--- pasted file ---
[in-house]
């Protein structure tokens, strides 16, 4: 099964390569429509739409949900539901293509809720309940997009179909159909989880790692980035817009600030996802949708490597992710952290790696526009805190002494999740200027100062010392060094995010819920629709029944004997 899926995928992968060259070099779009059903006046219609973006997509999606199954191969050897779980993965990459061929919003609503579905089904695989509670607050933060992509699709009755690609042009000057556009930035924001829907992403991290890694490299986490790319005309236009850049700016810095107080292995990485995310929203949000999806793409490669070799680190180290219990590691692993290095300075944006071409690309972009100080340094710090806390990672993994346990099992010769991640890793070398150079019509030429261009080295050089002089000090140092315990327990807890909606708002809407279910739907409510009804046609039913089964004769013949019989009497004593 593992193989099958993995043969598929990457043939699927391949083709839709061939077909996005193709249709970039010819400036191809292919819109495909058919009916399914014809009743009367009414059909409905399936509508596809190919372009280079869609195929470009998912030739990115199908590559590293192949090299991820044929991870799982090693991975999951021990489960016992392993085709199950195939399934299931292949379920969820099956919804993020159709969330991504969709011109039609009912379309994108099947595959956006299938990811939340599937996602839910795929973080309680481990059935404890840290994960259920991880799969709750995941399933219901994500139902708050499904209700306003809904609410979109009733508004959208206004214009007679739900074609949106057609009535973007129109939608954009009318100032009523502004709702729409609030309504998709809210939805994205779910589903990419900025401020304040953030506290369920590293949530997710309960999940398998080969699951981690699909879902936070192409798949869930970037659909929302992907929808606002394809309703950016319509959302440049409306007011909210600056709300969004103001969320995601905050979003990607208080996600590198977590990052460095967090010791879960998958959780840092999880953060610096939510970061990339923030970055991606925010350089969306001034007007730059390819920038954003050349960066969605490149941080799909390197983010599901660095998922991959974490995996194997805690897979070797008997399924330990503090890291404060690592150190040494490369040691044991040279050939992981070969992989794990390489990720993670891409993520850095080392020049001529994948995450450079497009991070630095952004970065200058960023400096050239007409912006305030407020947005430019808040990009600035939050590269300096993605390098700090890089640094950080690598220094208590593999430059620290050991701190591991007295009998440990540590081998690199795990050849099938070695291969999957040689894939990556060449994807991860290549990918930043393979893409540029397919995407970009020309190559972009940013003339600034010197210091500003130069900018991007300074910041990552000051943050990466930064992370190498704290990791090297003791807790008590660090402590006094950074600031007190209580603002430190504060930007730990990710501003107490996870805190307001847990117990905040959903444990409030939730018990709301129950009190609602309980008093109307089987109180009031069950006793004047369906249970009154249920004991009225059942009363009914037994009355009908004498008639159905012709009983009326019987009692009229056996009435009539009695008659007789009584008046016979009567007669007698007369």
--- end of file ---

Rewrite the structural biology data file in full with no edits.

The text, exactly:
[in-house]
């Protein structure tokens, strides 16, 4: 099964390569429509739409949900539901293509809720309940997009179909159909989880790692980035817009600030996802949708490597992710952290790696526009805190002494999740200027100062010392060094995010819920629709029944004997 899926995928992968060259070099779009059903006046219609973006997509999606199954191969050897779980993965990459061929919003609503579905089904695989509670607050933060992509699709009755690609042009000057556009930035924001829907992403991290890694490299986490790319005309236009850049700016810095107080292995990485995310929203949000999806793409490669070799680190180290219990590691692993290095300075944006071409690309972009100080340094710090806390990672993994346990099992010769991640890793070398150079019509030429261009080295050089002089000090140092315990327990807890909606708002809407279910739907409510009804046609039913089964004769013949019989009497004593 593992193989099958993995043969598929990457043939699927391949083709839709061939077909996005193709249709970039010819400036191809292919819109495909058919009916399914014809009743009367009414059909409905399936509508596809190919372009280079869609195929470009998912030739990115199908590559590293192949090299991820044929991870799982090693991975999951021990489960016992392993085709199950195939399934299931292949379920969820099956919804993020159709969330991504969709011109039609009912379309994108099947595959956006299938990811939340599937996602839910795929973080309680481990059935404890840290994960259920991880799969709750995941399933219901994500139902708050499904209700306003809904609410979109009733508004959208206004214009007679739900074609949106057609009535973007129109939608954009009318100032009523502004709702729409609030309504998709809210939805994205779910589903990419900025401020304040953030506290369920590293949530997710309960999940398998080969699951981690699909879902936070192409798949869930970037659909929302992907929808606002394809309703950016319509959302440049409306007011909210600056709300969004103001969320995601905050979003990607208080996600590198977590990052460095967090010791879960998958959780840092999880953060610096939510970061990339923030970055991606925010350089969306001034007007730059390819920038954003050349960066969605490149941080799909390197983010599901660095998922991959974490995996194997805690897979070797008997399924330990503090890291404060690592150190040494490369040691044991040279050939992981070969992989794990390489990720993670891409993520850095080392020049001529994948995450450079497009991070630095952004970065200058960023400096050239007409912006305030407020947005430019808040990009600035939050590269300096993605390098700090890089640094950080690598220094208590593999430059620290050991701190591991007295009998440990540590081998690199795990050849099938070695291969999957040689894939990556060449994807991860290549990918930043393979893409540029397919995407970009020309190559972009940013003339600034010197210091500003130069900018991007300074910041990552000051943050990466930064992370190498704290990791090297003791807790008590660090402590006094950074600031007190209580603002430190504060930007730990990710501003107490996870805190307001847990117990905040959903444990409030939730018990709301129950009190609602309980008093109307089987109180009031069950006793004047369906249970009154249920004991009225059942009363009914037994009355009908004498008639159905012709009983009326019987009692009229056996009435009539009695008659007789009584008046016979009567007669007698007369």